In Kevin O’Keefe’s prolific Legal Blogging LinkedIn Group (4,268 members and growing), Lawrence Berezin poses a question that actually still comes up a lot:
Are you blogging off site, or is your blog part of your website? Can you share your thoughts on the pros and cons of each?
Ok, so maybe my title is a little misleading. After all, we’re not really pitting websites against blogs here, rather discussing an aspect of implementation.
While I recommend you view the full discussion for yourself, there were a couple points that I thought worth reiteration here.
From John Craske:
You can do both – and they both have benefits – but they are different beasts.
A blog on your website (or off-site but branded and with the same tone/voice) can provide news and insight about your firm – which can be useful for clients, suppliers and perhaps attracting talent. But on-site blogs will almost always feel ‘corporate’.
Blogs off your website and with a different tone and style are a much more effective way of generating community interest and conversations and can even boost visits to your main website more than lots of other SEO activity. They are much more ‘personal’ and better at building a reputation … and from that referrals (but its a long game).
From Susan Kurz:
In answer to your recent question, I don’t believe that that a blog should have the same “tone” as the website on which it’s housed. In fact, I encourage each of our attorneys to find their own tone, style, and approach with the blog posts they author — in my opinion, one of the main reasons for an attorney to blog (aside from sharing information and serving as a resource) is to allow clients, potential clients, and referral sources to gain a deeper understanding of the attorney’s areas of interest/knowledge and to provide a window to their own views and personalities.
From Pete Boyd:
Successful blogs can be on their own domains, subdomains, and/or subdirectories – that is just the location of the conversation. The difference between a successful blog and unsuccessful blog usually comes down to the quality of content and the ideas of its authors.
The most important aspect is that the blog must have a unique voice and write informative posts. If you are a thought leader, then you will be successful, no matter the location.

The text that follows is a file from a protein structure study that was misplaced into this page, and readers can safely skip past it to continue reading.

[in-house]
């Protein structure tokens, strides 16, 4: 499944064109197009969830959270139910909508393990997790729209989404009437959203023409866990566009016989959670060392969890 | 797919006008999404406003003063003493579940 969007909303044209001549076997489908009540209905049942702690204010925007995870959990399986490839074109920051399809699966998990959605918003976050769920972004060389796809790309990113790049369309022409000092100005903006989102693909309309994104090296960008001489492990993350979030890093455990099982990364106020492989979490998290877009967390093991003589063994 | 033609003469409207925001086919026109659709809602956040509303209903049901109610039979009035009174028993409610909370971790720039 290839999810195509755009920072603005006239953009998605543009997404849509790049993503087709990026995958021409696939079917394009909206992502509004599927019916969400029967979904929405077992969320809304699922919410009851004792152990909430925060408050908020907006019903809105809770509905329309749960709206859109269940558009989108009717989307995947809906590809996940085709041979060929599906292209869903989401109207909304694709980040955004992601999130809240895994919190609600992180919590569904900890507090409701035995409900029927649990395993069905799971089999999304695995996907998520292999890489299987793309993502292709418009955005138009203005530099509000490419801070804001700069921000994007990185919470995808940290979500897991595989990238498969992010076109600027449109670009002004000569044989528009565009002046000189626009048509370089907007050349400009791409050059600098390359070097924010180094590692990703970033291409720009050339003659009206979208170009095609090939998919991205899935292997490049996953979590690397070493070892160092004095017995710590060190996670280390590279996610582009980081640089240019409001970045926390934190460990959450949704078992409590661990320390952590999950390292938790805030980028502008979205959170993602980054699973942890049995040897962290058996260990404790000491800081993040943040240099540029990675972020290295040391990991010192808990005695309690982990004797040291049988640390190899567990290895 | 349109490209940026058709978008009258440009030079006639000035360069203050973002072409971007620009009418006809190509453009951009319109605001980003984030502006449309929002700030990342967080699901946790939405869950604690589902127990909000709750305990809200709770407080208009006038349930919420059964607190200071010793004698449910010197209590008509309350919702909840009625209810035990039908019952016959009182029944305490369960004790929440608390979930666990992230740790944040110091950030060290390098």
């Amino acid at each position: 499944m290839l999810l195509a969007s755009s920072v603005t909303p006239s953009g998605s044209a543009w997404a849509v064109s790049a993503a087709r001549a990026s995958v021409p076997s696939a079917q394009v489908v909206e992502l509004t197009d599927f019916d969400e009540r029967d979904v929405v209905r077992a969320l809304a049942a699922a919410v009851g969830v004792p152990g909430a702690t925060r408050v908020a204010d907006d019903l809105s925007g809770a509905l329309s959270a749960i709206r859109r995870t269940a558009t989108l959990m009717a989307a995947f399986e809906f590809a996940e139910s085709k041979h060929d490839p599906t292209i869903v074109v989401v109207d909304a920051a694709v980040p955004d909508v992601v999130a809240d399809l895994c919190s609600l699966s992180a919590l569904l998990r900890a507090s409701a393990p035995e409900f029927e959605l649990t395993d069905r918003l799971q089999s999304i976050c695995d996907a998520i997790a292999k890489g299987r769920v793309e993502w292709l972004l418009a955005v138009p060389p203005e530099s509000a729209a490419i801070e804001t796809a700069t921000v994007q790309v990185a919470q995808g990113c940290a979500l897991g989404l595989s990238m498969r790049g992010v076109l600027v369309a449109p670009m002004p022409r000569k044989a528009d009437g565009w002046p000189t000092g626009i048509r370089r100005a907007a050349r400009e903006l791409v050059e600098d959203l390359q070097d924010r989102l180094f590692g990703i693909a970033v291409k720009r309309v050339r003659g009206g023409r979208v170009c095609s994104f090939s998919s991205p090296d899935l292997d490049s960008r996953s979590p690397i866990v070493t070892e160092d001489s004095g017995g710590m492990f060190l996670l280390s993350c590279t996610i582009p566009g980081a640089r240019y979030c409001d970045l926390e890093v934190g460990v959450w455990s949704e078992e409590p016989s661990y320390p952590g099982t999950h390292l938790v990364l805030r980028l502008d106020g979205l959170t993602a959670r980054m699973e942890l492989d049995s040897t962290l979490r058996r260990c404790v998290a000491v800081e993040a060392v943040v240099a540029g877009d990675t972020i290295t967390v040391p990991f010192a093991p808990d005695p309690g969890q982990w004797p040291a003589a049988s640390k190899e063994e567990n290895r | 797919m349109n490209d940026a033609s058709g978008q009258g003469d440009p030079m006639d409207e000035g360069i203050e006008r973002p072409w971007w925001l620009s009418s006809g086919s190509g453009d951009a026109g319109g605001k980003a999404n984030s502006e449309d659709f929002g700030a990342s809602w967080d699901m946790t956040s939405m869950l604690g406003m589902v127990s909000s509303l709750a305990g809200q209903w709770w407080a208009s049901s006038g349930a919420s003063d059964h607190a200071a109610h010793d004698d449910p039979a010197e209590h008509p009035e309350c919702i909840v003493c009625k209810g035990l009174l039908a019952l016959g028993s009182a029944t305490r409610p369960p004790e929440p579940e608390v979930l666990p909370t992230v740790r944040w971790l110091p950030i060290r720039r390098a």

From a pure branding aspect, the blog should be on its own domain. From a pure SEO goal, the blog should be within a subdirectory of the main web site (i.e. /blog or /keywordphrase). There are even more reasons for doing both than detailed here. It really is a case-by-case basis for each firm depending on their goals.
While I agree there are several situations where having your blog and site on separate URLs has SEO benefits, I can also think of many situations where installing your blog on the same URL as your website can have SEO advantages.
However, I certainly agree that it’s essential to implement your blog in a way that makes conversation the priority.
I think it’s difficult to make a general rule on this without knowing a little more about the firm’s specific goals and existing web presence.
Geri asks: What’s the Difference Between a Law Firm Blog and a Website? She also provides some distinctions at Legal Media Matters:
Law Firm Website
Generally a law firm’s website contains static sections with descriptions of the types of legal services offered. It includes basic information explaining who your firm is and what it does:
- A home page introducing the firm to potential clients
- A practice areas page listing the types of cases the firm handles. The website may also contain several subpages that explain the types of cases in further detail
- An attorney page containing the biographical information of members of the firm
- A contact page with the firm’s telephone number and address and an online contact form
Law Firm Blog
A blog is generally an easy-to-update collection of short articles known as posts. Blogs are updated frequently, and visitors tend to read the newest posts. Common topics on law blogs, or blawgs, include:
- New or recent court decisions or rulings that affect the firm’s practice area
- Current events that involve the firm’s practice area
- Answers to clients’ frequently asked questions
- Legislative developments
- Opinion or editorial comments about legal news or trends
Finally, this post simply wouldn’t be completel without noting what Kevin has to say on the issue:
Putting a blog your law firm’s website makes as much sense as adopting law firm policies requiring that the firm’s lawyers only speak at industry conferences held in your firm’s conference room and that your firm’s lawyers only be quoted in your firm’s publications, as opposed to industry and widely read periodicals.
As with other online reputation building decisions, choices about website and/or blog implementation need to be made after cafeful consideration of many factors.
Still, no implementation should ever discourage discussion or detract from your professional reputation.